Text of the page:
HN: How do you feel about the 2013 FIBA Asia tournament being held here in Manila? Is it good because of the homecourt advantage, or is it not-so-good because of the pressure to win?
LA: You know, that's something a lot of people actually ask me. It's mostly good, since it'll be tougher to beat us here. The pressure is there, but it's more of an advantage for us. There will be really high expectations, but we will work hard and do our best, especially since we will play in front of our countrymen.

HN: If we do make it to the FIBA World Cup, how important will that be for the Philippines?
LA: Man, I cannot even think of the proper answer to that except‚ GRABE. If we manage to qualify… grabe. It will really be good for Filipinos everywhere.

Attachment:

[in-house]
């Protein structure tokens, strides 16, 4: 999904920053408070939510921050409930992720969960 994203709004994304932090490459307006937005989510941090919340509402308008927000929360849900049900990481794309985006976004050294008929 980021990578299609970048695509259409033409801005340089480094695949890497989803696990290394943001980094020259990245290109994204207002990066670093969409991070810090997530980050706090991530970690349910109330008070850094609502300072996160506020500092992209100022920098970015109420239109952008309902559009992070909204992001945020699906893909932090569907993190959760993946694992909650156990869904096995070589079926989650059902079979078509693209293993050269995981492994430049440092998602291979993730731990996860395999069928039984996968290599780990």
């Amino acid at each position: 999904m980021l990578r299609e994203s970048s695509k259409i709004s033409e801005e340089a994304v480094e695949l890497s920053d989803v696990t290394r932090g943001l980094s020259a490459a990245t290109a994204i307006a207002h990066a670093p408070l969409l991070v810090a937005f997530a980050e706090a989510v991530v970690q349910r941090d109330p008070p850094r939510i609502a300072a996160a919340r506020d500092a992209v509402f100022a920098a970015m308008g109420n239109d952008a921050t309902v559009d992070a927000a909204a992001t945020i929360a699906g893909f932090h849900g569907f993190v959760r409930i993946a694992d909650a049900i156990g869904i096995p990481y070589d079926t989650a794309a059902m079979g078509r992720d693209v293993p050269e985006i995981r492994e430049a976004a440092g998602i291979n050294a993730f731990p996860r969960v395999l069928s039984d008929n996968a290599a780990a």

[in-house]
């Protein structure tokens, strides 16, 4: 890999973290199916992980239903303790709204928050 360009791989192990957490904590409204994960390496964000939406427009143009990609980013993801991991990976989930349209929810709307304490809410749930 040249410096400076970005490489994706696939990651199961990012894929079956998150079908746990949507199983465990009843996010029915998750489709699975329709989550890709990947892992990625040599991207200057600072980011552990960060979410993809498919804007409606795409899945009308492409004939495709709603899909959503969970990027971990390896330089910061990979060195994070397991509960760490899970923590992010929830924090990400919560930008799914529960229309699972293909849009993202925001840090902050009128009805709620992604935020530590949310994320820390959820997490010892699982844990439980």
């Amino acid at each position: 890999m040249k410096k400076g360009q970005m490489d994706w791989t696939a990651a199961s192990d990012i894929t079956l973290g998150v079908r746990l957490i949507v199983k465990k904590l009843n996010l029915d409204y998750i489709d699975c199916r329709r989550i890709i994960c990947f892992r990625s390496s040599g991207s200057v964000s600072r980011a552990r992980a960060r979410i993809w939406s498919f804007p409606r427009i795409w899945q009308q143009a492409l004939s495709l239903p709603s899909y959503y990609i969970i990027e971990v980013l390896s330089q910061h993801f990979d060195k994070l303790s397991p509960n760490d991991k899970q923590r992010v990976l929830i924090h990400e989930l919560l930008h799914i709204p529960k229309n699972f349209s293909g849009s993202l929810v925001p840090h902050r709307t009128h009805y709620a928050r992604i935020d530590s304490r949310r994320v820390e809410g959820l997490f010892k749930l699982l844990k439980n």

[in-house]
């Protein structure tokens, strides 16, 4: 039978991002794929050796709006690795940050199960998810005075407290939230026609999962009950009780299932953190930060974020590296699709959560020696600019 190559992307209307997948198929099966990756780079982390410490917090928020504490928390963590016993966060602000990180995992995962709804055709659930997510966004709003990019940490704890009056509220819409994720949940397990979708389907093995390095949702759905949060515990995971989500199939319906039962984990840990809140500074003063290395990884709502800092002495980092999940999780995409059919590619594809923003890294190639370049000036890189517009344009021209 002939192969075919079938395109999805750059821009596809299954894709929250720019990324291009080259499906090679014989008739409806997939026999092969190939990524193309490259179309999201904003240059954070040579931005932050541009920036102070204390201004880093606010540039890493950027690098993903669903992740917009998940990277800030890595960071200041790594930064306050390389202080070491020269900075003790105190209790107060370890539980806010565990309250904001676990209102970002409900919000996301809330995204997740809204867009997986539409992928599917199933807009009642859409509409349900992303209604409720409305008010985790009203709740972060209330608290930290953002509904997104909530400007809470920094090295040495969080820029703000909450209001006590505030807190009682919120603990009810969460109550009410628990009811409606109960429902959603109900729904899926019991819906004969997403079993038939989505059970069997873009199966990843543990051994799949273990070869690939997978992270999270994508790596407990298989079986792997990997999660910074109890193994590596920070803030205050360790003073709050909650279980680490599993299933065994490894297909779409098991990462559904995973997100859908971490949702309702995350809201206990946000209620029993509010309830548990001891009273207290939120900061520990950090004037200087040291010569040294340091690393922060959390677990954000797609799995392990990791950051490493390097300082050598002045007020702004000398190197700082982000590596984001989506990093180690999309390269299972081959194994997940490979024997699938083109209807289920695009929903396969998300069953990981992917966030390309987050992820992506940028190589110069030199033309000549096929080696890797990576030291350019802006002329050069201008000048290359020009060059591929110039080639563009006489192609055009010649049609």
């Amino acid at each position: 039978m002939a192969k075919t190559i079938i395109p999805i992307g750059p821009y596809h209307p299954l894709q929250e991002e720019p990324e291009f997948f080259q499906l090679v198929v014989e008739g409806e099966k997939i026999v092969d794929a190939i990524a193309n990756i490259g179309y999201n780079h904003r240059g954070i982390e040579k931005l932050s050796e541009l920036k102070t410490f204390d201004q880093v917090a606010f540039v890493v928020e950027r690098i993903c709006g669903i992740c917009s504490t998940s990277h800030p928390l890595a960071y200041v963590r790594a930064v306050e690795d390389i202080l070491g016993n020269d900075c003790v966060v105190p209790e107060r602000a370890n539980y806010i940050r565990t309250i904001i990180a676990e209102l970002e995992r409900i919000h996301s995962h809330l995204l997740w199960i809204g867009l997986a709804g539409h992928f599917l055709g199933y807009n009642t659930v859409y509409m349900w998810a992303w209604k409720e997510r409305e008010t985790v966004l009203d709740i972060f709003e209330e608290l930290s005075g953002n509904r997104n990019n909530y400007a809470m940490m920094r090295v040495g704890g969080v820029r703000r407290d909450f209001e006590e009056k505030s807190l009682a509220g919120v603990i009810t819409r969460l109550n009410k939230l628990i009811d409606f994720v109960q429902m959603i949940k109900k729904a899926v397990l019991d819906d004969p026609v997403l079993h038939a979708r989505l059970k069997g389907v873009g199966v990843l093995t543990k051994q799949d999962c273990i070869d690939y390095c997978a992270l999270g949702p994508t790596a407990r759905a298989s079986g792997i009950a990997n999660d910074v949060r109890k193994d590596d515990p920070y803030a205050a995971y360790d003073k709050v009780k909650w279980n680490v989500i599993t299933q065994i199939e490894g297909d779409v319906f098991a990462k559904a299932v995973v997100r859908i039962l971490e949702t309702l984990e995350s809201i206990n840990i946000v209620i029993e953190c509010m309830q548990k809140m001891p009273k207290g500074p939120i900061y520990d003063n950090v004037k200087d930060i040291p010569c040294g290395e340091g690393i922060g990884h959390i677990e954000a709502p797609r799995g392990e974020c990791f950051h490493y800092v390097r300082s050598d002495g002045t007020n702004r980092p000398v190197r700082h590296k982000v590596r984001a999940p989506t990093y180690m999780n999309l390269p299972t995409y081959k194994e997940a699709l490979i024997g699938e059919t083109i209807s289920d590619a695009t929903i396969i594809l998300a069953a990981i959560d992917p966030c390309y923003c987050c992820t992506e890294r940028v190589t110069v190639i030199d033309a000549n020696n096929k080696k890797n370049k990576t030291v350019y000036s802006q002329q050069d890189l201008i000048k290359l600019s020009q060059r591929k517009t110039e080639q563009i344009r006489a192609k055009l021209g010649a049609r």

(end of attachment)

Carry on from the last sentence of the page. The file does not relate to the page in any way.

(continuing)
LA’s “The Lieutenant” moniker was given to him for two reasons:
1)   His initials fit the initials for the rank – LA Tenorio (LT), and
2)   He’s like an army officer on the hardwood. Everyone follows him. In fact, a lot of his fans see him as an on-court extension of the coach.

Tenorio's speed, playmaking, and shooting
can be vital assets for Gilas's campaign
in August.
(image from

If he does make it to Gilas Pilipinas’s final 12, which I think is very probable, then I am confident he will not only replicate, but even surpass, the things he already achieved in his initial stint with the national team. I have no doubt he was born to play for the Philippines. Heck, it definitely took a long time coming.


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1 Comment

no doubt LA Tenorio is a superb point guard.. But he probably was not really considered him a candidate to play for the national team before simply because he was too small at 5'8" and with available taller alternatives at that time, he wouldn't really be a first choice. But of course after proving his worth at the Jones Cup it is no doubt that he is a top prospect for the NT pg position. But still in my opinion there are other factors to conisider and other players that can suit the position.